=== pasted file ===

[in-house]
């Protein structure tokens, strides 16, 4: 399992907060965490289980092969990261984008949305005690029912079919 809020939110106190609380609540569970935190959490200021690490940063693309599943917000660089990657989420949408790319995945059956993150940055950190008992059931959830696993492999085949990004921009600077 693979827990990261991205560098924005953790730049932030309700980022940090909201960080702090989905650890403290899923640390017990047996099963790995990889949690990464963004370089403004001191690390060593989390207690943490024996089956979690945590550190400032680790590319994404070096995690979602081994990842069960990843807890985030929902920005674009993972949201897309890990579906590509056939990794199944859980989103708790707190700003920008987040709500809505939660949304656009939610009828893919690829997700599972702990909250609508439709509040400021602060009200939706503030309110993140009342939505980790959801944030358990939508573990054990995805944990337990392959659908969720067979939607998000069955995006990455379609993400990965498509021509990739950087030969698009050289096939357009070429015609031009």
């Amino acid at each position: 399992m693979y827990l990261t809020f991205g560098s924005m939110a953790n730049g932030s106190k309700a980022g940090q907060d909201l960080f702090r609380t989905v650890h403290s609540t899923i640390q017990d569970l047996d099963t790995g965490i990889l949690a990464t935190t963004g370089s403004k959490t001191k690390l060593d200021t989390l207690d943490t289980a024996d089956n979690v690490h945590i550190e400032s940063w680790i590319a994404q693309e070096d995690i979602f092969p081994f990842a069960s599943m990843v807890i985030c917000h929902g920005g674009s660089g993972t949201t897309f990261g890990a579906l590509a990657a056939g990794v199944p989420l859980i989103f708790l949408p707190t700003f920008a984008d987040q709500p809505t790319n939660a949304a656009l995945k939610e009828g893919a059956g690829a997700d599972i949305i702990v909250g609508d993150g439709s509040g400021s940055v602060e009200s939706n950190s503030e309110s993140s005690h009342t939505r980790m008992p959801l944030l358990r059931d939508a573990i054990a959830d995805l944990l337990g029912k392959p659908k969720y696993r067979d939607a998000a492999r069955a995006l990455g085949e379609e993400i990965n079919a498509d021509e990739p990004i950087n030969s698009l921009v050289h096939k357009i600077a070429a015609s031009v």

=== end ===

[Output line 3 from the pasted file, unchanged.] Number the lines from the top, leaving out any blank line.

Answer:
């Amino acid at each position: 399992m693979y827990l990261t809020f991205g560098s924005m939110a953790n730049g932030s106190k309700a980022g940090q907060d909201l960080f702090r609380t989905v650890h403290s609540t899923i640390q017990d569970l047996d099963t790995g965490i990889l949690a990464t935190t963004g370089s403004k959490t001191k690390l060593d200021t989390l207690d943490t289980a024996d089956n979690v690490h945590i550190e400032s940063w680790i590319a994404q693309e070096d995690i979602f092969p081994f990842a069960s599943m990843v807890i985030c917000h929902g920005g674009s660089g993972t949201t897309f990261g890990a579906l590509a990657a056939g990794v199944p989420l859980i989103f708790l949408p707190t700003f920008a984008d987040q709500p809505t790319n939660a949304a656009l995945k939610e009828g893919a059956g690829a997700d599972i949305i702990v909250g609508d993150g439709s509040g400021s940055v602060e009200s939706n950190s503030e309110s993140s005690h009342t939505r980790m008992p959801l944030l358990r059931d939508a573990i054990a959830d995805l944990l337990g029912k392959p659908k969720y696993r067979d939607a998000a492999r069955a995006l990455g085949e379609e993400i990965n079919a498509d021509e990739p990004i950087n030969s698009l921009v050289h096939k357009i600077a070429a015609s031009v």